- Dr. Ware apparently didn't finish his sermon in the pulpit because it continued until we arrived at Chipotle. Ware was reveling in God's Self-sufficiency (You simply must read Tozer's chapter). He described this great truth about God as the ultimate blow to the pride of man. (By the way, we encouraged the post-sermon sermon). Ware mentioned that while on an overseas stint during his undergrad days his reading the Bible about five hours each day and reading Tozer was among the most helpful tools in shaping his trajectory of Theology. I concur with the Tozer part, and wish I could concur with the extended season of reading God's Word five hours per day part. Lord, let it be!
- At the restaruant, we discussed Ware's view of the atonement. He holds an infralapsarian, non-double-predestination, non-limited atonement, four-point calvinistic (minus the "L"), Christ died for all people in all places in the same way view. Ware has contributed a chapter to a book on Five Views of Election in which he defends the infralapsarian view. He's not sure when the book is to be released. What a dinner discussion!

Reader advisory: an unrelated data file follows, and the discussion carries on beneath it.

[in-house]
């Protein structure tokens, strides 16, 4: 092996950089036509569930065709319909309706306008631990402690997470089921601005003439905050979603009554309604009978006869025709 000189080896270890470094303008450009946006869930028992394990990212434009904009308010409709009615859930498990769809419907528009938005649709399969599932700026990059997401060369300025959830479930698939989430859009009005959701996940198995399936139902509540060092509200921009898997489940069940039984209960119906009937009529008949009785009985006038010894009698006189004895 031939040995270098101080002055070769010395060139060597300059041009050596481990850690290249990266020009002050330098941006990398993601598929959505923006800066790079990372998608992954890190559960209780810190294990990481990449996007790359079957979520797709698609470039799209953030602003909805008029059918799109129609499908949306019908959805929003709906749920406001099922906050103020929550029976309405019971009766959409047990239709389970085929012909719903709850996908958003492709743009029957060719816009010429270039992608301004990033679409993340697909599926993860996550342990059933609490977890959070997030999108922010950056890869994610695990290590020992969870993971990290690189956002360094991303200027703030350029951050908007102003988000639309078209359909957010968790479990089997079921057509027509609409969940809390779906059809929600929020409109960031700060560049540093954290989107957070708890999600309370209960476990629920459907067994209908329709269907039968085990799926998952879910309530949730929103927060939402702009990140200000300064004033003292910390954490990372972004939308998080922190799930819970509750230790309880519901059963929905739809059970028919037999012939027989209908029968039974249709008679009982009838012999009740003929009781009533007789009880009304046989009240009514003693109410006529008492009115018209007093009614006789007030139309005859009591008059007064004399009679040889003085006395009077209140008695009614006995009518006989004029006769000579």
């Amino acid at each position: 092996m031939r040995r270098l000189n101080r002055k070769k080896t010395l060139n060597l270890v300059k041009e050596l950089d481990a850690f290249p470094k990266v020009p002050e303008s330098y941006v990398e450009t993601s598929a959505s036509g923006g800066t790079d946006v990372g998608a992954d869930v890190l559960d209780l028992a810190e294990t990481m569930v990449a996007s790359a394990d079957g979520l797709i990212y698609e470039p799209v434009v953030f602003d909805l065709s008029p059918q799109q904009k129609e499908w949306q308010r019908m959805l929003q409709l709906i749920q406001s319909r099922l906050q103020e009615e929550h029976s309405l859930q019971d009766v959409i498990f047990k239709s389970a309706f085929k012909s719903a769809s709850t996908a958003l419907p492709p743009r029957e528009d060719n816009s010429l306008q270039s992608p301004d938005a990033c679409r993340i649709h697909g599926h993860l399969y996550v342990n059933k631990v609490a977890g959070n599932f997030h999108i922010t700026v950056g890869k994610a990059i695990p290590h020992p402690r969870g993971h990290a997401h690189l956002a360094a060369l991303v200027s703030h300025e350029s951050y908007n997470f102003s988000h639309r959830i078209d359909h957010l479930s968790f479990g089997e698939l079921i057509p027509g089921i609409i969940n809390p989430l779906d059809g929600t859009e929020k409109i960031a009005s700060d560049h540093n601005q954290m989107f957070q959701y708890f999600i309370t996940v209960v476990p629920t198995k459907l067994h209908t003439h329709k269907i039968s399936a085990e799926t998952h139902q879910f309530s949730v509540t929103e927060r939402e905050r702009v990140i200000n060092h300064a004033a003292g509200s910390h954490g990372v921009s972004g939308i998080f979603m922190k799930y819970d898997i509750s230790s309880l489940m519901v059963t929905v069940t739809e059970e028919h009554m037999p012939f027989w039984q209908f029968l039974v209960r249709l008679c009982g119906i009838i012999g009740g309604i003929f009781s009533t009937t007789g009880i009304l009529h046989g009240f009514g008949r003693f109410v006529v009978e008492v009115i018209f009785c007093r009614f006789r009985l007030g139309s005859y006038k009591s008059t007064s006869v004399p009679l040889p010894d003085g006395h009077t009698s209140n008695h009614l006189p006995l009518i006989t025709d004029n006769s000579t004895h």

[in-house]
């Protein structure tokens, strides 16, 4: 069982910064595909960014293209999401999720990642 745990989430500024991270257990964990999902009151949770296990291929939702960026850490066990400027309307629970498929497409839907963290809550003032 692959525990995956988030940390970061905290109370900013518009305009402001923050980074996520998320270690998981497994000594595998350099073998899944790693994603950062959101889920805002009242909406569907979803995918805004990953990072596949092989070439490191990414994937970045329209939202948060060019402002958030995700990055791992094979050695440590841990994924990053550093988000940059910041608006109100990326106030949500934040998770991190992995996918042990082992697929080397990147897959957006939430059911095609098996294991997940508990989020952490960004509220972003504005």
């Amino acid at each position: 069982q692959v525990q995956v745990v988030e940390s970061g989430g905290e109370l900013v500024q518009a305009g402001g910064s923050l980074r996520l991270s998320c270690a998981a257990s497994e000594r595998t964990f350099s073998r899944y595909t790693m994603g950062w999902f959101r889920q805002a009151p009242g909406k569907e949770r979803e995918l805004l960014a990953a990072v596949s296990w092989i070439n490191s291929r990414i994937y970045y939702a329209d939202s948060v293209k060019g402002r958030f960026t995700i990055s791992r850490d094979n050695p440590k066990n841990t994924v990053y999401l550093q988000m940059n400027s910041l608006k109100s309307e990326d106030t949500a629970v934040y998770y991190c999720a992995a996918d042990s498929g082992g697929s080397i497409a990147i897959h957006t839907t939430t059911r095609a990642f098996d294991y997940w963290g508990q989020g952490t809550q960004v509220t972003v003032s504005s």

The Infralapsarian View
The infralapsarian view contemplates the salvation of men after the Fall. Those who are chosen to salvation were chosen on the basis of being members of a fallen race which means that all who shall come to faith were elected subsequent to the Fall. According to the Infralapsarian View, the order of events would be as follows.